A growing number of health-conscious consumers are reading the labels before they toss products into their grocery carts. But too often, what’s inside a can or package doesn’t match the list of ingredients. TRU-ID wants to change that.
A slew of recent market studies show that mislabelling is rampant. In one, 60 per cent of fillets sold as red snapper were entirely different species. Another revealed that 30 per cent of Echinacea products had been cut with cheap filler. Meanwhile, horsemeat scandals in Europe have consumers eyeing burgers and meatballs with suspicion.
Whether it’s the result of accident or deliberate fraud, those statistics didn’t sit well with Drs. Steve Newmaster and Robert Hanner, both directors at the University of Guelph Centre for Biodiversity Genomics. “When you go buy something in the store, it should be what it says it is,” says Newmaster. “People were getting duped.”
Putting their heads together, the two taxonomists developed TRU-ID: an evaluation and certification program designed to keep consumer product labelling honest. In order for companies to use TRU-ID’s “certified authentic” logo on their packaging, their products must first pass rigorous DNA testing to verify that the ingredients match what’s on the label. After that, they’re subjected to annual audits.
As regulations tighten and more people demand assurances about what their eating, supply chain verification is becoming increasingly important. Similar to other certification bodies like Fair Trade, the Marine Stewardship Council and Canada Organic, TRU-ID builds consumer confidence while holding industry accountable.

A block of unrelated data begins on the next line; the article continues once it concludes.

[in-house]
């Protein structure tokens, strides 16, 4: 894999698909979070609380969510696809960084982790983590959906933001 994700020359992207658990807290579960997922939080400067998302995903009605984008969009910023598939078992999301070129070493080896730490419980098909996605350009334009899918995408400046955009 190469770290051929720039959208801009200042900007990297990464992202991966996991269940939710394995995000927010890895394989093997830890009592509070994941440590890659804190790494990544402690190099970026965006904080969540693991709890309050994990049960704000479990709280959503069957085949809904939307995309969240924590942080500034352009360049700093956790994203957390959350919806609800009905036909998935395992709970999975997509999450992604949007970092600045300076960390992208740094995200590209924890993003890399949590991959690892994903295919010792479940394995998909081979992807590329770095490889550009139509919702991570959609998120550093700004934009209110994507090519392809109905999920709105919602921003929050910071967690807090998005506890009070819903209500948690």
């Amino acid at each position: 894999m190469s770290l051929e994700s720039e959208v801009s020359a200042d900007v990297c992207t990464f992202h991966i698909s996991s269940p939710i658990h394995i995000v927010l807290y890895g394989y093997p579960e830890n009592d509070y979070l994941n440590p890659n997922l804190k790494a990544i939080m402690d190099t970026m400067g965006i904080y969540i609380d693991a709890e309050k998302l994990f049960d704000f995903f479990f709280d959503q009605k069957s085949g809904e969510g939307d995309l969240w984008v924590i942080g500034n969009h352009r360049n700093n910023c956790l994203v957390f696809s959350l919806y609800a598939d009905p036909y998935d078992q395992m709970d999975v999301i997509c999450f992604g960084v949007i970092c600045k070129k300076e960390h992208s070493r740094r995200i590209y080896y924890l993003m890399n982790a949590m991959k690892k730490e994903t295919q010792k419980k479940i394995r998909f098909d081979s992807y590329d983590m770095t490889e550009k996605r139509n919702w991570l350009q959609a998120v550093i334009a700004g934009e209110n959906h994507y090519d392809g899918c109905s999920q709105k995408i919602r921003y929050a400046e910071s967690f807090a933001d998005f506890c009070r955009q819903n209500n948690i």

But developing a certification system from scratch isn’t easy. Newmaster and Hanner had the scientific know-how. They carefully selected molecular diagnostic labs, screening them to ensure their test results were accurate. They put together a DNA reference library containing thousands of sequences of food products. What they were missing was the expertise to commercialize their idea. “We’re scientists and professors, we’re not in the business world,” says Newmaster.
That’s where Bioenterprise came in. As a leading agri-business accelerator, Bioenterprise helped TRU-ID develop accounting systems, marketing strategies and revenue models. They introduced Hanner and Newmaster to business advisors. And when TRU-ID needed space to meet with potential partners, Bioenterprise was happy to offer up their boardroom.
Today, Hanner and Newmaster are poised to crack down on mislabelling and make TRU-ID the new industry standard. “It provides the gold seal of authenticity for food and natural health products,” says Newmaster. “It’s very exciting and rewarding to make a difference.”